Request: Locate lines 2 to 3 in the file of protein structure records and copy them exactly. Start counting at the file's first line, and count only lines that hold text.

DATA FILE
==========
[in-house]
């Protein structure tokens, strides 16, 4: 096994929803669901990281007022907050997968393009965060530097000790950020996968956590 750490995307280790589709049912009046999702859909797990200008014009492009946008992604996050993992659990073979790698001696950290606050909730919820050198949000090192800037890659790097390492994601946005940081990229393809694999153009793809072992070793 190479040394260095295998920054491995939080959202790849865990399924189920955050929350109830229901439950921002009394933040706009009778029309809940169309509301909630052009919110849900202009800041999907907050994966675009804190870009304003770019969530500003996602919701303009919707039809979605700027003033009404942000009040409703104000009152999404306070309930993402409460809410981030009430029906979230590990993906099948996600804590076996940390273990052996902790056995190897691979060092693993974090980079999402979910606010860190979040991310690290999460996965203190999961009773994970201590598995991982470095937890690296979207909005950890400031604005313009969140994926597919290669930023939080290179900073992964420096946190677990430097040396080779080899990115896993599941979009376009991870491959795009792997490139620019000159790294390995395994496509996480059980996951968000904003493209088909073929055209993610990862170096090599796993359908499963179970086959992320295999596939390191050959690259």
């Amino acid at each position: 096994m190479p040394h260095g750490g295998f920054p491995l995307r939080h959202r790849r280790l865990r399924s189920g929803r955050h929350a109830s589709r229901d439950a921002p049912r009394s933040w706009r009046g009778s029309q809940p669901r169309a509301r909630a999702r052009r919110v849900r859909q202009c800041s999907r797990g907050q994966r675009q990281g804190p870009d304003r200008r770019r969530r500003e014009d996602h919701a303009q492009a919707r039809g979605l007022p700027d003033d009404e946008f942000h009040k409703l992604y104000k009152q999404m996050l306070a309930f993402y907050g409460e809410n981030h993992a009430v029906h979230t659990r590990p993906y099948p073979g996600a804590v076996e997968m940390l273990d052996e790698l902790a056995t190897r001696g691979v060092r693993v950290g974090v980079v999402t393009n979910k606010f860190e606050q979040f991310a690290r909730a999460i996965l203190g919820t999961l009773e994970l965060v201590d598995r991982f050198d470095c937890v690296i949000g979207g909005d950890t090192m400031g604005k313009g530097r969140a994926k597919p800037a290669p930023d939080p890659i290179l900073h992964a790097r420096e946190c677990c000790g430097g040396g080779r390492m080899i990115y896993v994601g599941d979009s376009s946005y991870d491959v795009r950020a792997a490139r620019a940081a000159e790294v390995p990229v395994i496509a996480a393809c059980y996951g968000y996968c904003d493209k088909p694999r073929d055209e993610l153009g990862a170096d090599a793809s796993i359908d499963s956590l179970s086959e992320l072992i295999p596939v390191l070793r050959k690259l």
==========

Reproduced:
């Protein structure tokens, strides 16, 4: 096994929803669901990281007022907050997968393009965060530097000790950020996968956590 750490995307280790589709049912009046999702859909797990200008014009492009946008992604996050993992659990073979790698001696950290606050909730919820050198949000090192800037890659790097390492994601946005940081990229393809694999153009793809072992070793 190479040394260095295998920054491995939080959202790849865990399924189920955050929350109830229901439950921002009394933040706009009778029309809940169309509301909630052009919110849900202009800041999907907050994966675009804190870009304003770019969530500003996602919701303009919707039809979605700027003033009404942000009040409703104000009152999404306070309930993402409460809410981030009430029906979230590990993906099948996600804590076996940390273990052996902790056995190897691979060092693993974090980079999402979910606010860190979040991310690290999460996965203190999961009773994970201590598995991982470095937890690296979207909005950890400031604005313009969140994926597919290669930023939080290179900073992964420096946190677990430097040396080779080899990115896993599941979009376009991870491959795009792997490139620019000159790294390995395994496509996480059980996951968000904003493209088909073929055209993610990862170096090599796993359908499963179970086959992320295999596939390191050959690259």
């Amino acid at each position: 096994m190479p040394h260095g750490g295998f920054p491995l995307r939080h959202r790849r280790l865990r399924s189920g929803r955050h929350a109830s589709r229901d439950a921002p049912r009394s933040w706009r009046g009778s029309q809940p669901r169309a509301r909630a999702r052009r919110v849900r859909q202009c800041s999907r797990g907050q994966r675009q990281g804190p870009d304003r200008r770019r969530r500003e014009d996602h919701a303009q492009a919707r039809g979605l007022p700027d003033d009404e946008f942000h009040k409703l992604y104000k009152q999404m996050l306070a309930f993402y907050g409460e809410n981030h993992a009430v029906h979230t659990r590990p993906y099948p073979g996600a804590v076996e997968m940390l273990d052996e790698l902790a056995t190897r001696g691979v060092r693993v950290g974090v980079v999402t393009n979910k606010f860190e606050q979040f991310a690290r909730a999460i996965l203190g919820t999961l009773e994970l965060v201590d598995r991982f050198d470095c937890v690296i949000g979207g909005d950890t090192m400031g604005k313009g530097r969140a994926k597919p800037a290669p930023d939080p890659i290179l900073h992964a790097r420096e946190c677990c000790g430097g040396g080779r390492m080899i990115y896993v994601g599941d979009s376009s946005y991870d491959v795009r950020a792997a490139r620019a940081a000159e790294v390995p990229v395994i496509a996480a393809c059980y996951g968000y996968c904003d493209k088909p694999r073929d055209e993610l153009g990862a170096d090599a793809s796993i359908d499963s956590l179970s086959e992320l072992i295999p596939v390191l070793r050959k690259l």